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Empathy, Authenticity, & Shame

A Connection Gem reader writes:  "I want to be sure people don't feel ashamed about the vulnerability of hearing the empathy guess, even when there is just the two of us and my language is very natural."

When you offer empathy you invite another to open more into authenticity.  If the elements of trust, safety, and self-acceptance are strongly in place this opening into a deeper sense of connection with self and another feels like coming home.  There is a sense of expansiveness, fluidity, and solidness all at once.

But, like our Connection Gem reader quoted above, you might have noticed that it doesn't always happen this way.  At times when you offer empathy you see a flicker of this "home coming" in the other and then suddenly s/he  withdraws, changes the subject, or begins a rant of self-criticism.  Usually a sense of hurt and fear are behind this sudden pulling away.  While all of this happens in a few seconds, the steps in this pattern can be named with mindfulness of the experience.  Seen in slow motion here is what is usually happening:

  • As you offer empathy and it resonates for the other person, she or he has the experience of being seen and experiencing her/himself authentically, which feels good.  

  • Unfortunately, the experience of showing up in the world authentically is linked to previous experiences of hurt, pain, and rejection.

  • The memory of this hurt (usually unconscious) then triggers a practiced reactive pattern.  This reactive pattern includes at least the following major elements:

    • Shame or Anger (both effectively shut down the experience of the original hurt and the movement to come forward authentically).

    • Core limiting beliefs are activated and begin informing thoughts and decisions (beliefs like:  "I will get rejected if I am authentic.", "I don't have a right to my feelings and needs.", "I should be tough and just move on." "I'm worthless.", etc.)

    • The impulse arises to move away from authenticity and the possibility of hurt through  habitual strategies - which are numerous.  A few include:  withdraw, getting tough, being charming, getting analytical, taking charge of things, acting out dramatically, and focusing on work.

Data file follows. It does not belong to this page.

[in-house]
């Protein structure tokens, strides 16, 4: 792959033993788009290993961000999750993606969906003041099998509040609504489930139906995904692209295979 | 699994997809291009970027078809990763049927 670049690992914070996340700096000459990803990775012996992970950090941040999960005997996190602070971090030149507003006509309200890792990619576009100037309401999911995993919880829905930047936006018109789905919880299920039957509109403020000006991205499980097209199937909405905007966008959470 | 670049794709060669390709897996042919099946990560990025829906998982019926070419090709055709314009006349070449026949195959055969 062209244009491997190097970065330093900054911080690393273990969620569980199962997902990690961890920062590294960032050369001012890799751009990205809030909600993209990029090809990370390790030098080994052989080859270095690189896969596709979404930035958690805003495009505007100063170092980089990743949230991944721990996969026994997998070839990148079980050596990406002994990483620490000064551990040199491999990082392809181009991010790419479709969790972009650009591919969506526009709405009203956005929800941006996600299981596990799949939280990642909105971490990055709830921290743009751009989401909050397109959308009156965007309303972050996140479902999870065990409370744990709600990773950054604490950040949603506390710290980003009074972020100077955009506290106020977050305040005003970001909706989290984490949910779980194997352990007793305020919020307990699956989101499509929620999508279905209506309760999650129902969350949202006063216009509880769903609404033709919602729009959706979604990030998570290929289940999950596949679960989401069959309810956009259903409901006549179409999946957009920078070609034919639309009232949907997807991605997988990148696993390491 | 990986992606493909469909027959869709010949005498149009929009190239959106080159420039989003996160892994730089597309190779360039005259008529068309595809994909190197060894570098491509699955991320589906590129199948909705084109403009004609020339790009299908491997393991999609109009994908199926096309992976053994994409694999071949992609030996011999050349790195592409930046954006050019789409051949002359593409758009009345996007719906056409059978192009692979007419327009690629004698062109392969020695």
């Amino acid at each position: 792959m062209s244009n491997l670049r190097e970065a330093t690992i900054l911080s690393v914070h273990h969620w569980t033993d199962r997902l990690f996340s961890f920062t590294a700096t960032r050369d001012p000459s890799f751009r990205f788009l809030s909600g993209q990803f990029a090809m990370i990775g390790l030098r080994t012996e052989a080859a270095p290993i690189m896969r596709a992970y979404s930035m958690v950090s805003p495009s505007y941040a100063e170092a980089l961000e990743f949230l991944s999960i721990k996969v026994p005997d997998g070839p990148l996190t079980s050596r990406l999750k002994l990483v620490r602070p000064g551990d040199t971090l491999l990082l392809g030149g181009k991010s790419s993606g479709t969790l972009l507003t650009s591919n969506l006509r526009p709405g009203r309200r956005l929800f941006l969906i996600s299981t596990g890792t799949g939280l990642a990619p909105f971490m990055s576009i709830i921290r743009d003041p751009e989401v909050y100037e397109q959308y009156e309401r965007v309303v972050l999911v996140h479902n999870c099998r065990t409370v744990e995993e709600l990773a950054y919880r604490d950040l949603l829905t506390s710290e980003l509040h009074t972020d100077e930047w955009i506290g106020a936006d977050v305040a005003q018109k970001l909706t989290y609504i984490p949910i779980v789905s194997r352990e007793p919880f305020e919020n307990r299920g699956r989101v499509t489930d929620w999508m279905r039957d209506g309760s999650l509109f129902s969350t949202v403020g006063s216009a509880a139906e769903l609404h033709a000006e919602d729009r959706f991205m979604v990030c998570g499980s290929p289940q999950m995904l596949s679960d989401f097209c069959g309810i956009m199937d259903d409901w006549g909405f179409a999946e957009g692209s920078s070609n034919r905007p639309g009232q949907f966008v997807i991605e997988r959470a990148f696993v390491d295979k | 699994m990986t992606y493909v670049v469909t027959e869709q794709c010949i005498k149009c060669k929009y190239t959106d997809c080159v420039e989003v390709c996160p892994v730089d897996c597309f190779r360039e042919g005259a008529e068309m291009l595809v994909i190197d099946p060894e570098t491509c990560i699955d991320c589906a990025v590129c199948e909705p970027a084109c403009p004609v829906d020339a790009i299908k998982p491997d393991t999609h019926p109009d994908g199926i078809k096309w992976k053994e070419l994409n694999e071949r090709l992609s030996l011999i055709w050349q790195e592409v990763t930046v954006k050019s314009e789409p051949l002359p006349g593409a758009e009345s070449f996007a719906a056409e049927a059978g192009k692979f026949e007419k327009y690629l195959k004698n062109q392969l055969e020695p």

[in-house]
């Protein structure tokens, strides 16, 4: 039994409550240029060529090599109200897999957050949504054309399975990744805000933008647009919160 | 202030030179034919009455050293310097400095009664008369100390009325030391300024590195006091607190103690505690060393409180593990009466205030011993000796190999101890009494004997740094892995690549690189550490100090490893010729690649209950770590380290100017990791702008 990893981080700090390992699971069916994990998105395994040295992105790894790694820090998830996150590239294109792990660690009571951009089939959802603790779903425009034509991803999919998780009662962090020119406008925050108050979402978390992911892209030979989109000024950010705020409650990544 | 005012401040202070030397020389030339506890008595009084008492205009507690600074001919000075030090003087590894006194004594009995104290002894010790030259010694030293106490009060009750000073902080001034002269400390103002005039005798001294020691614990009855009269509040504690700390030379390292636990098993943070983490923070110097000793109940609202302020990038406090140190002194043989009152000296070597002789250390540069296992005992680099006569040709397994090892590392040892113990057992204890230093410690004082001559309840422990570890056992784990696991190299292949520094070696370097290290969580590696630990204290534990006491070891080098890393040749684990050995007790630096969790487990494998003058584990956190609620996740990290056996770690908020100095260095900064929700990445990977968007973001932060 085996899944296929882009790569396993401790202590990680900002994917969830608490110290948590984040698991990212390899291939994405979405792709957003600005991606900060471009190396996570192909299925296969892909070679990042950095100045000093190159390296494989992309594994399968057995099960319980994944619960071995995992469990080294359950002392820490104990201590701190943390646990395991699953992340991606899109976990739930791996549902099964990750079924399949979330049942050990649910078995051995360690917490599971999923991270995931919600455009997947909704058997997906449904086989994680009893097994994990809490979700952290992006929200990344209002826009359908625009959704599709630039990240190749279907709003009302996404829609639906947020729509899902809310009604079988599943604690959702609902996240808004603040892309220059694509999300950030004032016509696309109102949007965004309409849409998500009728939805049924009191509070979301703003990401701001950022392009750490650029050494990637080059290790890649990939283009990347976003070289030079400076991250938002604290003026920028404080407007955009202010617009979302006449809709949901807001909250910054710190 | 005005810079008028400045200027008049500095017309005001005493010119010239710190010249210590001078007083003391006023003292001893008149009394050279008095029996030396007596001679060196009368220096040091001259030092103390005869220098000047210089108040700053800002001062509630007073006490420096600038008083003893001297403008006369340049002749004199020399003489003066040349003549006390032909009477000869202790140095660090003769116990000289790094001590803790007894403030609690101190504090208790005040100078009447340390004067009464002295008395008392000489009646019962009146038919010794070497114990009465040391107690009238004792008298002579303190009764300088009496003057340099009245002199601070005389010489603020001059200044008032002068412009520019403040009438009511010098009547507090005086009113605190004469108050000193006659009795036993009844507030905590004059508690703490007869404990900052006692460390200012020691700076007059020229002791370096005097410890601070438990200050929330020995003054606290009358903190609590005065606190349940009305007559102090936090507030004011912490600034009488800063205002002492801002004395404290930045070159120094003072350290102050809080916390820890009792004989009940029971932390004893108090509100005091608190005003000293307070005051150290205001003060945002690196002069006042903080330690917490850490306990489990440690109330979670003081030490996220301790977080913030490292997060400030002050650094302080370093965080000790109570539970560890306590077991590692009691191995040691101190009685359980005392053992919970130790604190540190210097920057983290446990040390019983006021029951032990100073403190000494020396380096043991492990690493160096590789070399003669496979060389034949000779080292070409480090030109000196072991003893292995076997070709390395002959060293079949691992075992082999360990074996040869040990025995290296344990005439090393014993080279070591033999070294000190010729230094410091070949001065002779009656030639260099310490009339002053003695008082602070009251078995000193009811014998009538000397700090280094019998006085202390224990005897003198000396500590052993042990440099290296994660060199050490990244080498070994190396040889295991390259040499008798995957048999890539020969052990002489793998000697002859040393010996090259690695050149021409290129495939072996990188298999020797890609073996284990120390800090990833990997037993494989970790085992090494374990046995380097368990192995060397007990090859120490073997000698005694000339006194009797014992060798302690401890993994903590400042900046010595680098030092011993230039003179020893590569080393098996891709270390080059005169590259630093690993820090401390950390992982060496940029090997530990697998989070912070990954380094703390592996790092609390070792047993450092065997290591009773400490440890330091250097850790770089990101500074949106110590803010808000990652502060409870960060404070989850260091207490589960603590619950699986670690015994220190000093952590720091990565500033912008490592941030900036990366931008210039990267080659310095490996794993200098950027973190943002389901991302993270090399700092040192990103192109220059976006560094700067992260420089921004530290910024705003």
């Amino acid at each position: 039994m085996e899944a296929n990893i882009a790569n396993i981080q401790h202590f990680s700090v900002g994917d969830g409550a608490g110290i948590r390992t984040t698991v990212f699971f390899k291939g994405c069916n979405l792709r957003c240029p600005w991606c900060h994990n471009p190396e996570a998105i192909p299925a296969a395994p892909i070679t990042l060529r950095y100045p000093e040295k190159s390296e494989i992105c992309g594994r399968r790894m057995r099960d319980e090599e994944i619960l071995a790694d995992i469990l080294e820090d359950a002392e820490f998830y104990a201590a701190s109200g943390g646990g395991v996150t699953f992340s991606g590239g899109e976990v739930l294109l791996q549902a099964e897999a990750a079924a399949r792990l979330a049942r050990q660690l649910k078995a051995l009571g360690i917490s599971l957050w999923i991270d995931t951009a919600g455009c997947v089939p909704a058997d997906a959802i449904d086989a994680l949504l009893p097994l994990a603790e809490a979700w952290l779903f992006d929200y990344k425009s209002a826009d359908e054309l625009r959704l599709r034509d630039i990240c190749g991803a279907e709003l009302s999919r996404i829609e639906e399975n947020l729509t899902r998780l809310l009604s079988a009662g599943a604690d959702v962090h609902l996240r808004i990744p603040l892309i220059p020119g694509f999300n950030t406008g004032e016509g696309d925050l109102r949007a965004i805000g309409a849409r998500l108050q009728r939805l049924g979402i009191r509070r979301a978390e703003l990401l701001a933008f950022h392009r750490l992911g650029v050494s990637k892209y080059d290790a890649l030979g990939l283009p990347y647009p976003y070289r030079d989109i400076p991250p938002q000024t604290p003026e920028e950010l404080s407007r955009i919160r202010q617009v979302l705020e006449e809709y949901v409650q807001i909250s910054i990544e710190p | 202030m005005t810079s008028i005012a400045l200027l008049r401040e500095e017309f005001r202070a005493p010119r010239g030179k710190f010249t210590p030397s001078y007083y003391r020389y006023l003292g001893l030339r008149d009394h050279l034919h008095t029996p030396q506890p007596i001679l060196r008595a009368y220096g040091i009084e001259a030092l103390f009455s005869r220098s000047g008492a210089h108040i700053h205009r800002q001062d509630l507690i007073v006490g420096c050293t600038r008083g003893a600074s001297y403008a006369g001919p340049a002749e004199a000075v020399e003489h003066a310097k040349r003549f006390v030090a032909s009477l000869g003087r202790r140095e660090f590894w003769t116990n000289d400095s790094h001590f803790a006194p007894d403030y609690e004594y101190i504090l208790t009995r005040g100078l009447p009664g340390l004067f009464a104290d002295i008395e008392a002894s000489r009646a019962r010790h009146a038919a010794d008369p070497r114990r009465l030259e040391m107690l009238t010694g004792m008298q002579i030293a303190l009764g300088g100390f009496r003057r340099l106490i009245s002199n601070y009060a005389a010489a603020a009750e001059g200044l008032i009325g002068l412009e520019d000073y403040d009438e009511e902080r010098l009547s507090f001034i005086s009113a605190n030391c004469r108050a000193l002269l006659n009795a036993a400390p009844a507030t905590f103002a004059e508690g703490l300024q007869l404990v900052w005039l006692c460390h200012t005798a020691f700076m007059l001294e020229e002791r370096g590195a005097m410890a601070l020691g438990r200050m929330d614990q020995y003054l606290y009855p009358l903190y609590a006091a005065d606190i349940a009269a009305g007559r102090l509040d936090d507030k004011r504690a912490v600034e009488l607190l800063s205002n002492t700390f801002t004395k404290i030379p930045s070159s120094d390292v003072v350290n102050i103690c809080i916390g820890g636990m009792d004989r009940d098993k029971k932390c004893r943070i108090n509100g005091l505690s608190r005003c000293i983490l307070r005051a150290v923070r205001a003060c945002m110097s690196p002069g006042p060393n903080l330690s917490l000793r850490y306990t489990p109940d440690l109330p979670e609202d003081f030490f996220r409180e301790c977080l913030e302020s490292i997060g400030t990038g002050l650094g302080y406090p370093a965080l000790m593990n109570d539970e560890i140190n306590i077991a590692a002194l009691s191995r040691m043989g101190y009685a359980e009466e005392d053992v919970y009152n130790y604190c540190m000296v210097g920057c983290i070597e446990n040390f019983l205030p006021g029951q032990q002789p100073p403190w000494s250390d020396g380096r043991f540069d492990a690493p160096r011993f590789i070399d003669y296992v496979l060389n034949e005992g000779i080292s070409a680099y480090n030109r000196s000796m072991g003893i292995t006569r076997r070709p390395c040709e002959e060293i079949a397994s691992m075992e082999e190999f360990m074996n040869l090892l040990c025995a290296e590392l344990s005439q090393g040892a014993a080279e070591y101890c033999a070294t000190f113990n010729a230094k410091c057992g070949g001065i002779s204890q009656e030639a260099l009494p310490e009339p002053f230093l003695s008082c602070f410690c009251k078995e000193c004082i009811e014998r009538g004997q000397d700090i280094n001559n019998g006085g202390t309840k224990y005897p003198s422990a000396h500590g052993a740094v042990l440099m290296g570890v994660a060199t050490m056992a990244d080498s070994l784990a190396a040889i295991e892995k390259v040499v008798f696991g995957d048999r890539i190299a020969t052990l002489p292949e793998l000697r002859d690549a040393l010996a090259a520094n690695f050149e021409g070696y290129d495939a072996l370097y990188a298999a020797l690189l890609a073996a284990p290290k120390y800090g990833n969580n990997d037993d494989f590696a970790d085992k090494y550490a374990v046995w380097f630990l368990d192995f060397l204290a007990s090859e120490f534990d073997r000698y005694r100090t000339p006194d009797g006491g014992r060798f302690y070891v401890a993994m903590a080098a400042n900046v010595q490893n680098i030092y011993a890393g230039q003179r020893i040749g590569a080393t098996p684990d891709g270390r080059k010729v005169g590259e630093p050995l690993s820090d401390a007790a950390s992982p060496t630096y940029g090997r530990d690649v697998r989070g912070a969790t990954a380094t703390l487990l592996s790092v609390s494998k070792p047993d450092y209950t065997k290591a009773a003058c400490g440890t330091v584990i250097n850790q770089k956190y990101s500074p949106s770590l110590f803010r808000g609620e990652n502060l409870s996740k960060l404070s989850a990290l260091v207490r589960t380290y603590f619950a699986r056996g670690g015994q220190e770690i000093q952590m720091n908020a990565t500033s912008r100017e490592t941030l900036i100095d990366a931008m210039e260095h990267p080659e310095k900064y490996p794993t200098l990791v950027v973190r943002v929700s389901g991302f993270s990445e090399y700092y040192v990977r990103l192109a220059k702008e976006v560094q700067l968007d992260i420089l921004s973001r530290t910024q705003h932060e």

When someone says, "I feel vulnerable" it typically means that s/he is just on the edge between maintaining authentic self connection and tumbling into the reactive pattern described above.

Offering empathy isn't about trying to keep someone from feeling ashamed or trying to keep them self-connected.  It may seem like a fine line sometimes between holding your intention to contribute and trying to change someone's experience.  Empathy is about a willingness to be with someone in whatever experience he or she is having.  Sometimes that means making verbal guesses and sometimes that means silent compassionate presence.

As a compassionate person who wants to contribute to the well-being of others without trying to control their experience there are two main things to keep in mind:

Mindfulness:  Mindfully track the other person and make verbal and behavioral guesses about what would be a contribution and then ask or notice if your attempt contributed or not.  

Humility:  For myself, what I have found most useful in effectively contributing to others is remaining humble.  I remind myself that human beings and the workings of this life are infinitely subtle and complex.  Not only do I not have the right answer, there is none.  We only have this experience constantly unfolding moment to moment.


This week practice with the next time you notice someone who is in a moment of suffering.  Before you offer anything take a centering breath and relax your body.  Just be with him or her for a moment.  Then let your wisdom and compassion guide you into a guess about what contribution would look like in that moment.

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